A couple more rave reviews for “Home”

I’ll stop this soon. I promise. Here’s one 5-star review:

This is book 3 in the Portal series. It is readable as a stand alone novel, however it will be less confusing and more enjoyable if you read Portal and Terra (books 1 and 2) first. This is a good addition. Where it really shines is the multiverse. Lots of fiction tries to tackle the whole multiverse thing, but few do it well. This book does it well. Makes it well worth the read. The plot and characters are also well written and interesting. They aren’t why I would pick up the book, but they carry it. Great addition.

And here’s another:

This is such a fun story overall that it is very hard to not find yourself completely immersed with the feeling that you are literally walking alongside the characters themselves. “Home” may sound like it is yet another “futuristic” story that is like so many out there, but this one is really so different and so well-written that you will find yourself not wanting to put this one down. It is a great read that will leave you wanting so much more. I really hope to find myself reading some more of these stories, I couldn’t have hoped for anything more than what “Home” gave me.

If you still don’t want to read it, I’m not sure what I can do to convince you…

First reviews of “Home”

This one is titled “A Fun and Grand Adventure”:

This story is so much fun! I love historical stories and getting to explore places of the past. This book takes it a step further and has created alternate histories that our hero, Larry, can visit through a power to make portals. In this book, Larry is in ancient Rome, trying to save Affron who has disappeared from Terra. The story is just complex enough to keep it interesting, but I never got confused. While I really enjoyed Elysium and the mysteries that it held, my favorite part of this book was the relationship between Larry and his best friend Palta, forced apart during the book their bid was interesting and full of depth. The story is fun, action-filled, and really interesting. I loved the alternate world that Richard Bowker has created. I would definitely recommend this book.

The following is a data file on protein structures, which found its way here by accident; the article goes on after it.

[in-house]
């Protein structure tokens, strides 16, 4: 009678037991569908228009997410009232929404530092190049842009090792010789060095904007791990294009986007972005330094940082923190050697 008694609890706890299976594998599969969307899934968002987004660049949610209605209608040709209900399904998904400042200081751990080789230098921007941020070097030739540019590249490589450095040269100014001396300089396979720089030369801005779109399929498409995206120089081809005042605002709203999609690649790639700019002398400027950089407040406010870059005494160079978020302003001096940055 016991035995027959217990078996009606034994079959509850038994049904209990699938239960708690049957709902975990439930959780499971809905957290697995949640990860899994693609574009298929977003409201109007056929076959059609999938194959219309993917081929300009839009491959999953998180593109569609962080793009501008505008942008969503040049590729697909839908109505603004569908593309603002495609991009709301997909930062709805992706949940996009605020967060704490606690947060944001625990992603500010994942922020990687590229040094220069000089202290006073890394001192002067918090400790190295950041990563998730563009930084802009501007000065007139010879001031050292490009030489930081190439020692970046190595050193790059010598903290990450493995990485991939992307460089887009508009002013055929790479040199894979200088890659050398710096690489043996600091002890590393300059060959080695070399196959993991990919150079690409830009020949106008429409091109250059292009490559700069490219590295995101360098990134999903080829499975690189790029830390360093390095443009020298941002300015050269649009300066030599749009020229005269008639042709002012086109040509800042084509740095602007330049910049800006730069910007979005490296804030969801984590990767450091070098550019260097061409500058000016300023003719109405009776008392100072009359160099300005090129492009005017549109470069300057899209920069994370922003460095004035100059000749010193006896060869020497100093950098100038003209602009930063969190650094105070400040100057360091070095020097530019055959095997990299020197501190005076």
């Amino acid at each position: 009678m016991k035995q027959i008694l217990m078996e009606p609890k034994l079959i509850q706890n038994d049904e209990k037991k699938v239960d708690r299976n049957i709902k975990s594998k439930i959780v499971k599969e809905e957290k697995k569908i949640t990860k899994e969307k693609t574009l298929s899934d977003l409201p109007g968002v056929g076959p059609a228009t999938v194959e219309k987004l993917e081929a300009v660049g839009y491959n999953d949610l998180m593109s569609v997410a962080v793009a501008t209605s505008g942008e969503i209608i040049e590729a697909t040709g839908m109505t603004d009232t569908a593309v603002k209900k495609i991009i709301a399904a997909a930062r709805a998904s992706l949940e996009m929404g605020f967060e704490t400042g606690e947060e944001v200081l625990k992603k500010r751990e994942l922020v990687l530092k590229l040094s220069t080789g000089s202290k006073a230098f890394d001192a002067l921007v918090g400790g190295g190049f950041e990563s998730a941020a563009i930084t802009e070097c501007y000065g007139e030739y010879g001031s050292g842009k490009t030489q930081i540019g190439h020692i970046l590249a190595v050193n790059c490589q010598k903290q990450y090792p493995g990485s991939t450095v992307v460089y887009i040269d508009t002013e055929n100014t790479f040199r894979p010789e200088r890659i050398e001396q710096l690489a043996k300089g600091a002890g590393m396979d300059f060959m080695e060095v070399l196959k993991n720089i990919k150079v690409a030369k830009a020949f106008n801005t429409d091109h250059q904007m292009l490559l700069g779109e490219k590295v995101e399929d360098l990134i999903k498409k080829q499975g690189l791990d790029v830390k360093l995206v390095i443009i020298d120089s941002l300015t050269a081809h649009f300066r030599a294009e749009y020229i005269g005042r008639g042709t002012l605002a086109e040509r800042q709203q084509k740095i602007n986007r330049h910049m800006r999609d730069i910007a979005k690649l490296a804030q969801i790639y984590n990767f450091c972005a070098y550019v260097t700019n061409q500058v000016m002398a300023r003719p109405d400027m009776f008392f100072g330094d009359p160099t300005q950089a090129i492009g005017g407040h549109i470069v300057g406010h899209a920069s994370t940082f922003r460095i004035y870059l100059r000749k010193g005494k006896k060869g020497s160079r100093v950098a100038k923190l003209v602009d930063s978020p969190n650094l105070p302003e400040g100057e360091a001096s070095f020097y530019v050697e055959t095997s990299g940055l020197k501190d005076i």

And here’s one titled “Super Entertaining”:

It seems like authors and audiences are obsessed with futuristic tales with alternate worlds colliding or fighting for power; I began HOME a bit skeptical, thinking there would be no original premise. I was utterly wrong.

The multi-universe created by Richard Bowker is just marvelous. In the story, Larry our hero has a unique power that allows him to “jump” from universe through universe via a portal. After attempting to follow and save a priest with whom he shares this gift, he needs to leave his soul mate Palta behind.

I struggled a bit at the beginning, connecting the dots –lots of names to learn- and figuring out who was whom; once I got accustomed to the names and terms, I enjoyed the book much more. I love the pondering question, that brought some self-reflection on humanity: where is home?

So, um, what are you waiting for?

Free ebooks in return for reviews: Some results

It’s becoming harder to get customer reviews for books nowadays.  That’s probably related to the general downturn in the ebook market.  Here I mentioned a program, run by my epublisher, to give away ebooks in return for honest reviews.  Once you sign up, you start getting a weekly eZine containing a list of books you can download for free.  Download a book, read it, and leave a review.

This model seems to be OK with Amazon, which has cracked down on some aspects of the customer review racket.  It appears to be a requirement to state that you got the book for free in return for an honest review.

Anyway, the approach is working for my novel Where All the Ladders Start.  Most reviews are pretty terse, like this one:

I received this book for an honest review. I loved this book. The plot and characters were amazing.

Well, what more do you need to say?  But wait!  It turns out that Laura Furuta has more to say!  Namely:

When I first started reading this story I was not really sure what to expect. I read the description and was thinking it was just another mystery book. I was wrong! This is a story about a P. I. who works in an America that has been changed. Not only that, also there are forces at work that are determined to see he fails with his latest case. I really enjoyed the story from the first chapter to the very ending page. It has the right combination of mystery and plot to keep you guessing. The characters also really shine as well. The main characters are very well written and even some of the secondary ones you will remember and love. This is one book that I recommend if you love mysteries. It will keep you guessing. I received a copy of this book from eBook Discovery in exchange for an honest review.

Even better!  Now all I need is a few more sales . . .

Here’s the cover, in case you forgot what the thing looks like:

Ladders cover final jpeg

Amazon is purging book reviews again

This made news a few years ago.  The difference this time is now Amazon apparently may purge reviews from someone an author “knows” online.

Yes, you read that right. This can be someone who has friended you on Facebook, followed you on Twitter, or has done business with you in a way that’s detectable to the Amazon review police….

Amazon spokespeople say that anybody who knows the author might “benefit financially” from the book’s sales, and financial beneficiaries have always been forbidden to review. (I wish I knew how to benefit financially when one of my 873 Facebook friends has a bestseller, but I’m obviously not working this right.)

So how do they determine if you “know” an author, anyway?